With that he grabbed a pillow from the bed, threw it on the couch and turned his back to him.

She gingerly got up, her legs buzzing with the return of sensation. As she was removing her makeup in the beautiful bathroom she heard the words echo around her,

“May you always stay married. May he always be with you”.

She shuddered at the thought of a life with him.

She stayed awake the whole night. She watched him snore, wake up and answer his phone when it buzzed, then go back to sleep. Morning came quicker than she had counted on.

Her mother-in-law brought breakfast for her.

As she was buttering her toast she heard her mother-in-law’s conspiratorial voice,

“Dear! Do you wish for me to change the sheets?”

She laughed internally. How naive did people think she was?

“No!” She said without the requisite shyness or the expected coy behavior.

She watched her mother-in-law assume silence.

Then,

“Dear, a wife can turn her husband. Women have that affect on men. You can practice a lot of control. You don’t know your own power. May be if you tried to get closer, I know it will be against his will initially, but look at you! How long can he resist you?”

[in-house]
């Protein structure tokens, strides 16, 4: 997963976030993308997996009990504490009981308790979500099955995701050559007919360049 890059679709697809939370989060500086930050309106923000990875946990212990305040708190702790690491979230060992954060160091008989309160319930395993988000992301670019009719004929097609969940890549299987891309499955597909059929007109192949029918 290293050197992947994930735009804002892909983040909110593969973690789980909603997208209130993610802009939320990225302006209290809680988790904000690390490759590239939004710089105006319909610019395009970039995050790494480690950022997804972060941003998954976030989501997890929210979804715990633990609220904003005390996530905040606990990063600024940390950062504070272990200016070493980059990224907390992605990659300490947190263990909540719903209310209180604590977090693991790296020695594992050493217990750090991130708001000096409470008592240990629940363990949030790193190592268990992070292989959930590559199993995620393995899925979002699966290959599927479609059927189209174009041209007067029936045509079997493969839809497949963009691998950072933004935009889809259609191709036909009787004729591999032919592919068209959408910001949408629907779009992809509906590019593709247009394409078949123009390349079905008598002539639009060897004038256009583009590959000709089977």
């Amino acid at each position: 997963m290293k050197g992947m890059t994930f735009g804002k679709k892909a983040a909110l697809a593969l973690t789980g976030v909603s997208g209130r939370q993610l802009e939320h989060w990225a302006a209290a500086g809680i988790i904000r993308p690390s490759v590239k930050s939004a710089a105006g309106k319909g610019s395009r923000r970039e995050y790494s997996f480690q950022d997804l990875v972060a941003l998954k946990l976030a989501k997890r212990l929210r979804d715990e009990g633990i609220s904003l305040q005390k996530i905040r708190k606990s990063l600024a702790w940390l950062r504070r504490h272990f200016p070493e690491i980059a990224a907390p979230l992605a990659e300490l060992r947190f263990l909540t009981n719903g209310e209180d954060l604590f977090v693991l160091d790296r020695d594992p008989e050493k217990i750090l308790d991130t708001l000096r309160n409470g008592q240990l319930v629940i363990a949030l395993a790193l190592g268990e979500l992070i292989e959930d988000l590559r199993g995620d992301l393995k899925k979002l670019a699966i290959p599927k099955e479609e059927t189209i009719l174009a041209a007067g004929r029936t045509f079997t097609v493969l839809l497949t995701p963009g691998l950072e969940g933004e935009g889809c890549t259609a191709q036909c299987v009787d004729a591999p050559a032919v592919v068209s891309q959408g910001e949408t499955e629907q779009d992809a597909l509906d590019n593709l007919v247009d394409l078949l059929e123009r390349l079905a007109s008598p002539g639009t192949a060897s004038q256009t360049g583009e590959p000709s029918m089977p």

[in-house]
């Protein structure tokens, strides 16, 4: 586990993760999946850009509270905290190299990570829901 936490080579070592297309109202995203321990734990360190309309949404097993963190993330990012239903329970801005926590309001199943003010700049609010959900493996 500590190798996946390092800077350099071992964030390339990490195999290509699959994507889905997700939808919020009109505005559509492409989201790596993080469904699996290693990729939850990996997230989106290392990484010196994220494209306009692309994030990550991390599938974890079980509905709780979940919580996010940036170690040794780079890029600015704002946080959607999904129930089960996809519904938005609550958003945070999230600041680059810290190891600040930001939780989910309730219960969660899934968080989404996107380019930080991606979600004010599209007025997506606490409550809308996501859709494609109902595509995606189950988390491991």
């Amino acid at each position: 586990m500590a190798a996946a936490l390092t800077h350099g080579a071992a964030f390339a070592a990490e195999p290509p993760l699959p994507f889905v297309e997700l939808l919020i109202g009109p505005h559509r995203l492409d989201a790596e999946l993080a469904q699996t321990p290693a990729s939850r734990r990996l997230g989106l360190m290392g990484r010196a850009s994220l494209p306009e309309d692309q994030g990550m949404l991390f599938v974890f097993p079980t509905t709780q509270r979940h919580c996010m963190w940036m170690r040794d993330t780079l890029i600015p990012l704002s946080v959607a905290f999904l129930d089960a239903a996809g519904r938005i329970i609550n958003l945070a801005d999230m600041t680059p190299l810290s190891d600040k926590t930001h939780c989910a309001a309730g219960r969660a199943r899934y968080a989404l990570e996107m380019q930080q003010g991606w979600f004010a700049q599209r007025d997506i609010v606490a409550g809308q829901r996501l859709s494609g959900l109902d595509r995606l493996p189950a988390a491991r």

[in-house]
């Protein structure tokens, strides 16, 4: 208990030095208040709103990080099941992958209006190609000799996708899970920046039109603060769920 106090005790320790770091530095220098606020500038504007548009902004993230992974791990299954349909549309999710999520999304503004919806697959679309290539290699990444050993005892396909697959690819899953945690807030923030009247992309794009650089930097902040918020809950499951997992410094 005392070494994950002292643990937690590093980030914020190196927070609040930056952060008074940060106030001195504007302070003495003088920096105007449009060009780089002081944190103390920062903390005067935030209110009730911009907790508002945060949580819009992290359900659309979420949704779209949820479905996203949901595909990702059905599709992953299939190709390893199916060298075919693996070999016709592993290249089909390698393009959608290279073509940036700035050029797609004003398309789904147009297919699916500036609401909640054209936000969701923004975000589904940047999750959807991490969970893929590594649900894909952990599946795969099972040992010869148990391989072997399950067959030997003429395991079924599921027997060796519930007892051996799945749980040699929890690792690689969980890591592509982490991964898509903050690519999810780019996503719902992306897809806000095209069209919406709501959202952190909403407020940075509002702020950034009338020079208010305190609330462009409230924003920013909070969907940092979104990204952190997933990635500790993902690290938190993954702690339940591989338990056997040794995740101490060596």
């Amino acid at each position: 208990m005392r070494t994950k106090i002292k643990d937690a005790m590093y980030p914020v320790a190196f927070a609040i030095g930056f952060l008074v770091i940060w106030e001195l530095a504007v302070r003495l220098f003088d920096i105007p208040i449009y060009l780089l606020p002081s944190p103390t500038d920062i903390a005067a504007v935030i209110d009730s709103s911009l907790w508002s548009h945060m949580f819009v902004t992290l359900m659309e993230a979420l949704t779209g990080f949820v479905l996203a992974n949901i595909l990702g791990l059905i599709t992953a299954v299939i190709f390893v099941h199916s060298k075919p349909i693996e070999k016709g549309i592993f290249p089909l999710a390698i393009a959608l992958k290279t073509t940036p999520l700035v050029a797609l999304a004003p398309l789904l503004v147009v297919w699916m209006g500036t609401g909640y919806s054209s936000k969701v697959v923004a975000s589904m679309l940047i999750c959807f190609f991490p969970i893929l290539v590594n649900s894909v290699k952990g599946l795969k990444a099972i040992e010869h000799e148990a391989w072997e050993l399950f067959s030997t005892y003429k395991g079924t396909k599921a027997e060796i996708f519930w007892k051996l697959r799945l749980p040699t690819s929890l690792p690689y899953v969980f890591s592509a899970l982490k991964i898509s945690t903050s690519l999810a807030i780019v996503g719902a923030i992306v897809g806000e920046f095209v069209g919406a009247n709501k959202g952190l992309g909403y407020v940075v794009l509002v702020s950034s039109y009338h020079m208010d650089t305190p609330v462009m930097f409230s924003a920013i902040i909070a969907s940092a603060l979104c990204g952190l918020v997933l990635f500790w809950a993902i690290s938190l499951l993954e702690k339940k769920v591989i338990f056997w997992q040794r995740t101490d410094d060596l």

She looked at the stupid hopeful face of the older woman. She was stupid but was she also immoral? Was she asking her to coerce her husband into a marital and sexual relationship?

She searched her soul for how she would’ve been treated if she had told her husband that she was in love with someone else on their wedding night? What would he have done? Would he have tried to make it work? Would he have stuck it out? Would he have been counseled the same way?

“No”, her soul said. “This special sermon is just for you. It has been devised and perfected through time and many women before you. It has a relevance to women but none to men. It doesn’t advocate for women as it advocates for men. Get out now or this will suck you in deeper and deeper. You entered this house as his wife. Don’t accept anything less”.

She heard herself saying,